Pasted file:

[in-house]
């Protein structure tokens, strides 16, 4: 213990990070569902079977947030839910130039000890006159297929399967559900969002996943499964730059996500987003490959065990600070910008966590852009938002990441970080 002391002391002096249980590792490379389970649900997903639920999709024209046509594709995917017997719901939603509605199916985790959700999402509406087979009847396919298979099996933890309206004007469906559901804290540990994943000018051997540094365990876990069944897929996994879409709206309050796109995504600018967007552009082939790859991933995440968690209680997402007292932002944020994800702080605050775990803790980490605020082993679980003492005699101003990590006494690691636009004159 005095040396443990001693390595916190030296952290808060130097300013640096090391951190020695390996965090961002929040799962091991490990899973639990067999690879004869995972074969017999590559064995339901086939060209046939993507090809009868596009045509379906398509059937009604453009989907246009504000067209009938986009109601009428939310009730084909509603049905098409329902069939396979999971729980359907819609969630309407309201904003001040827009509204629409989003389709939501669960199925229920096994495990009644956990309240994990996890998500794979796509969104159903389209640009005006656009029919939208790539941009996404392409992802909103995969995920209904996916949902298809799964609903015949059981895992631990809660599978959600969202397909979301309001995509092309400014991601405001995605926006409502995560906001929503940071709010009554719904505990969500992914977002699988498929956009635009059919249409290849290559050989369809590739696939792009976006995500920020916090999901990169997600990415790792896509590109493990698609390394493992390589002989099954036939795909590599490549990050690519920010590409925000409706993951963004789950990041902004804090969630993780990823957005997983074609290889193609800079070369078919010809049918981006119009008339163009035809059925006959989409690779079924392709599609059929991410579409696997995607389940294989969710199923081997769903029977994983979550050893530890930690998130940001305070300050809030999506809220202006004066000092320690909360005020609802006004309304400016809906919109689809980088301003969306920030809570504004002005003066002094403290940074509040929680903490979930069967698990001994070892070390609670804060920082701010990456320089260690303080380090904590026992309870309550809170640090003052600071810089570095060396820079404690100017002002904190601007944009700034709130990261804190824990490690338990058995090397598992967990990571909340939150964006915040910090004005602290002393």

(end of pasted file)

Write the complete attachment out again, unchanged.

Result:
[in-house]
């Protein structure tokens, strides 16, 4: 213990990070569902079977947030839910130039000890006159297929399967559900969002996943499964730059996500987003490959065990600070910008966590852009938002990441970080 002391002391002096249980590792490379389970649900997903639920999709024209046509594709995917017997719901939603509605199916985790959700999402509406087979009847396919298979099996933890309206004007469906559901804290540990994943000018051997540094365990876990069944897929996994879409709206309050796109995504600018967007552009082939790859991933995440968690209680997402007292932002944020994800702080605050775990803790980490605020082993679980003492005699101003990590006494690691636009004159 005095040396443990001693390595916190030296952290808060130097300013640096090391951190020695390996965090961002929040799962091991490990899973639990067999690879004869995972074969017999590559064995339901086939060209046939993507090809009868596009045509379906398509059937009604453009989907246009504000067209009938986009109601009428939310009730084909509603049905098409329902069939396979999971729980359907819609969630309407309201904003001040827009509204629409989003389709939501669960199925229920096994495990009644956990309240994990996890998500794979796509969104159903389209640009005006656009029919939208790539941009996404392409992802909103995969995920209904996916949902298809799964609903015949059981895992631990809660599978959600969202397909979301309001995509092309400014991601405001995605926006409502995560906001929503940071709010009554719904505990969500992914977002699988498929956009635009059919249409290849290559050989369809590739696939792009976006995500920020916090999901990169997600990415790792896509590109493990698609390394493992390589002989099954036939795909590599490549990050690519920010590409925000409706993951963004789950990041902004804090969630993780990823957005997983074609290889193609800079070369078919010809049918981006119009008339163009035809059925006959989409690779079924392709599609059929991410579409696997995607389940294989969710199923081997769903029977994983979550050893530890930690998130940001305070300050809030999506809220202006004066000092320690909360005020609802006004309304400016809906919109689809980088301003969306920030809570504004002005003066002094403290940074509040929680903490979930069967698990001994070892070390609670804060920082701010990456320089260690303080380090904590026992309870309550809170640090003052600071810089570095060396820079404690100017002002904190601007944009700034709130990261804190824990490690338990058995090397598992967990990571909340939150964006915040910090004005602290002393």